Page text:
Dartmoor’s abandoned house is in the middle of nowhere

Ditsworthy Warren House sits alone and deserted in one of the most beautiful yet remote rural locations you can imagine, where dark skies are a stargazer’s paradise on a clear night. If you could find the middle of nowhere, this might just be it.

Today it is best known as one of the locations on Dartmoor where Steven Spielberg’s 2011 film War Horse was filmed. The long-abandoned stone building has been transformed into the Narracotts’ farm, home of hero Albert, his family and his beloved horse, Joey, in the moving First World War blockbuster.

But Ditsworthy Warren House has a fascinating history of its own, rooted in a long-lost farming tradition. Guarded by a handful of windswept trees, the solitary abode is surrounded by crumbling outbuildings and wild acres of moorland stretching as far as the eye can see. Its windows and doors are lined with planks and its roughly hewn granite walls are well weathered.

Read more: Spielberg’s blockbuster War Horse inspired by ‘cat in Devon pub’

Under the Stars – Ditsworthy Warren House

No one has lived in this secluded Dartmoor spot, by the River Plym and an invigorating walk on rugged tracks from the village of Sheepstor, for over 70 years, but all around there is evidence of human settlement dating back to the Bronze Age, as well as clues that reveal why a house was ever built here.

Hidden underground are the remains of the ‘warren’ – a maze of small man-made stone and earthen tunnels or ‘pillow mounds’ that once housed several thousand rabbits, raised and fed for their meat and fur. At one time Ditsworthy Warren was considered the largest commercial terrier in England at 1,100 acres. The Dartmoor landscape certainly lent itself to the task, providing plenty of room for rabbits to burrow, while keeping them away from farmers who viewed them as vermin.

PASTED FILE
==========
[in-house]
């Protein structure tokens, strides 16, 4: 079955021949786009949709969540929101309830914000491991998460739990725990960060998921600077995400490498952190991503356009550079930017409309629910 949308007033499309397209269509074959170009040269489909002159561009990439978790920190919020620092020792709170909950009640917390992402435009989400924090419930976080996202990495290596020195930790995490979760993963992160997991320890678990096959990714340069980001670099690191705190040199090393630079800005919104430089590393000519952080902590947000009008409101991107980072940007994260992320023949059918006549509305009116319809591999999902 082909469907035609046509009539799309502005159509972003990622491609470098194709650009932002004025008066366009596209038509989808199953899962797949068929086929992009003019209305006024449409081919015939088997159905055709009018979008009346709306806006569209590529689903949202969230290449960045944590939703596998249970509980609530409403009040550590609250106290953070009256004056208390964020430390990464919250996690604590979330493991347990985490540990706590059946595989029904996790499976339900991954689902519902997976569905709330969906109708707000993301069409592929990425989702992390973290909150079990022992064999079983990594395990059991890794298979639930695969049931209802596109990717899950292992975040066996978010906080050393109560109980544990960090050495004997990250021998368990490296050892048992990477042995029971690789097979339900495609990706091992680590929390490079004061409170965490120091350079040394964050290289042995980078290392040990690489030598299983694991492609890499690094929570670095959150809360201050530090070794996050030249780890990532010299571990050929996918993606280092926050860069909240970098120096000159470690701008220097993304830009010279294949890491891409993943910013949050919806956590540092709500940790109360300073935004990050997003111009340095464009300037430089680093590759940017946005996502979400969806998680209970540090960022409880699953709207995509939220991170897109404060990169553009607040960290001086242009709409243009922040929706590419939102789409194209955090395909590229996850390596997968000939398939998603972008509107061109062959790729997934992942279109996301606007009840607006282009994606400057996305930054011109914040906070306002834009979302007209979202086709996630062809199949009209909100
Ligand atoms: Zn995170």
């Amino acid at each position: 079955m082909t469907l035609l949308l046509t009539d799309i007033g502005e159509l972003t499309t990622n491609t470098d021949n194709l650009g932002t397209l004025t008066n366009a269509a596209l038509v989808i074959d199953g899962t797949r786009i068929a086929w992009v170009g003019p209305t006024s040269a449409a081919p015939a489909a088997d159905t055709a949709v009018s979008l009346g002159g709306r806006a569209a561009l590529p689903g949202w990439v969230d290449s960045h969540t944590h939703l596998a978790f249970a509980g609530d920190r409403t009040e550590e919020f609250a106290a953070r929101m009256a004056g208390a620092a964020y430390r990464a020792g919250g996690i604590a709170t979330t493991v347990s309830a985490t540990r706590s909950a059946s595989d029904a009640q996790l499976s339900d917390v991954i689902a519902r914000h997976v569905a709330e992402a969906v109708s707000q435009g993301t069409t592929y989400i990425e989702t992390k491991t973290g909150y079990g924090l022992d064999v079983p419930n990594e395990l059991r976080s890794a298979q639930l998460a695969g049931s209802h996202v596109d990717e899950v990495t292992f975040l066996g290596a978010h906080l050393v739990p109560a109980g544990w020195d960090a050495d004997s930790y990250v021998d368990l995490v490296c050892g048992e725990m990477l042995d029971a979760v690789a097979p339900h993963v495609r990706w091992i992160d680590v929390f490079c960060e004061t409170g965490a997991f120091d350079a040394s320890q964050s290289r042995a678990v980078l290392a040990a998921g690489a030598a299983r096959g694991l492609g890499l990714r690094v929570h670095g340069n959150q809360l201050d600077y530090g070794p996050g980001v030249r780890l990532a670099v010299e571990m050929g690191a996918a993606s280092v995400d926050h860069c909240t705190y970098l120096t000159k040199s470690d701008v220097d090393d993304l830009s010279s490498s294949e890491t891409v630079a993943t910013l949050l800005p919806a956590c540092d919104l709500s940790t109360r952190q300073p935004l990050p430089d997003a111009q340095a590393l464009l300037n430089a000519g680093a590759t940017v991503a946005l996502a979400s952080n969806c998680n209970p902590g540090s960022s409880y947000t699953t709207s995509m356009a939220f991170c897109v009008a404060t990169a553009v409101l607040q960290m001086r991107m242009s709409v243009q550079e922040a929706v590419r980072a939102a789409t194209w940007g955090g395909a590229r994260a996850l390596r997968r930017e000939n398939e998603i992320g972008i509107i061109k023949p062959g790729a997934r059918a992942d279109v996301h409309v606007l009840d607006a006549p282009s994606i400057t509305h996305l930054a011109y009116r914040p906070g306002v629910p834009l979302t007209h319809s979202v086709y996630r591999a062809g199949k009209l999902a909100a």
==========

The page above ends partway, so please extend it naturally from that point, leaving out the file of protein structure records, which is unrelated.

A rabbit in the wild, photographed in the 1960s
A rabbit in the wild, photographed in the 1960s

Now preserved by a Grade II list, the foundations of the house are believed to date back to the 16th century or earlier. It has served as the home of generations of rabbit keepers and their families over the centuries, and in the paddock at the back of the house you can still see some of the old stone kennels where the dogs used to live. were working on the warren. The last caretaker moved in 1947.

Rabbit meat, originally a delicacy reserved for the privileged, became a reasonably priced staple of the British diet, particularly during and after World War II, so now was not the obvious time to stop. But some might say Ditsworthy’s bunny keepers came out just in time; six years later, the European epidemic of myxomatosis killed millions of British rabbits, wild and farmed.

One of the old stone kennels behind Ditsworthy Warren House
One of the old stone kennels behind Ditsworthy Warren House

Today, the lonely old house is a welcoming and picturesque landmark for hikers, mountain bikers and equestrians. The moorland surrounding it is free to roam, but note that the property itself is strictly prohibited. It stands on private land belonging to the Maristow Estate and is leased by the Admiralty for the training of the Armed Forces.

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A tea break for relief workers after the Exeter Blitz air raids

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Raymond I. Langston